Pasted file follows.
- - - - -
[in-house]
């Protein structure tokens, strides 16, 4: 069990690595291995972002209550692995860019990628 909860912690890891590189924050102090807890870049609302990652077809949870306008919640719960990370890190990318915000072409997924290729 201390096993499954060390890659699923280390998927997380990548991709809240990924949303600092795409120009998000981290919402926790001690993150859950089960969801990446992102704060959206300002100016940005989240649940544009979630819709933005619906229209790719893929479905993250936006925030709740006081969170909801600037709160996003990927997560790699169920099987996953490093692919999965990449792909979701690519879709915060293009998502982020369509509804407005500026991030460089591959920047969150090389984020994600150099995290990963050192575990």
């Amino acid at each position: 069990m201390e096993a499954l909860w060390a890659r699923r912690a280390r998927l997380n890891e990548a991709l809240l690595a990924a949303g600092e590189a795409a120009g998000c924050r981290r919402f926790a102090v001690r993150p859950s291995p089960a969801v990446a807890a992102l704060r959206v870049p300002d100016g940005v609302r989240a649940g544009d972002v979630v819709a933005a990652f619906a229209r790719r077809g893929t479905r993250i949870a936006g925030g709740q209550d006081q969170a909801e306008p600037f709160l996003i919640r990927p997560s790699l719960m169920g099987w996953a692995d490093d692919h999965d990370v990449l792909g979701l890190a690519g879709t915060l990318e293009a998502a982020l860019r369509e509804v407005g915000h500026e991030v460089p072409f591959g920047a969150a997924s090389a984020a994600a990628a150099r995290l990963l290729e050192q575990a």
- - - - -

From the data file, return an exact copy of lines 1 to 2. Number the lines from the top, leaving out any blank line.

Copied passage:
[in-house]
């Protein structure tokens, strides 16, 4: 069990690595291995972002209550692995860019990628 909860912690890891590189924050102090807890870049609302990652077809949870306008919640719960990370890190990318915000072409997924290729 201390096993499954060390890659699923280390998927997380990548991709809240990924949303600092795409120009998000981290919402926790001690993150859950089960969801990446992102704060959206300002100016940005989240649940544009979630819709933005619906229209790719893929479905993250936006925030709740006081969170909801600037709160996003990927997560790699169920099987996953490093692919999965990449792909979701690519879709915060293009998502982020369509509804407005500026991030460089591959920047969150090389984020994600150099995290990963050192575990």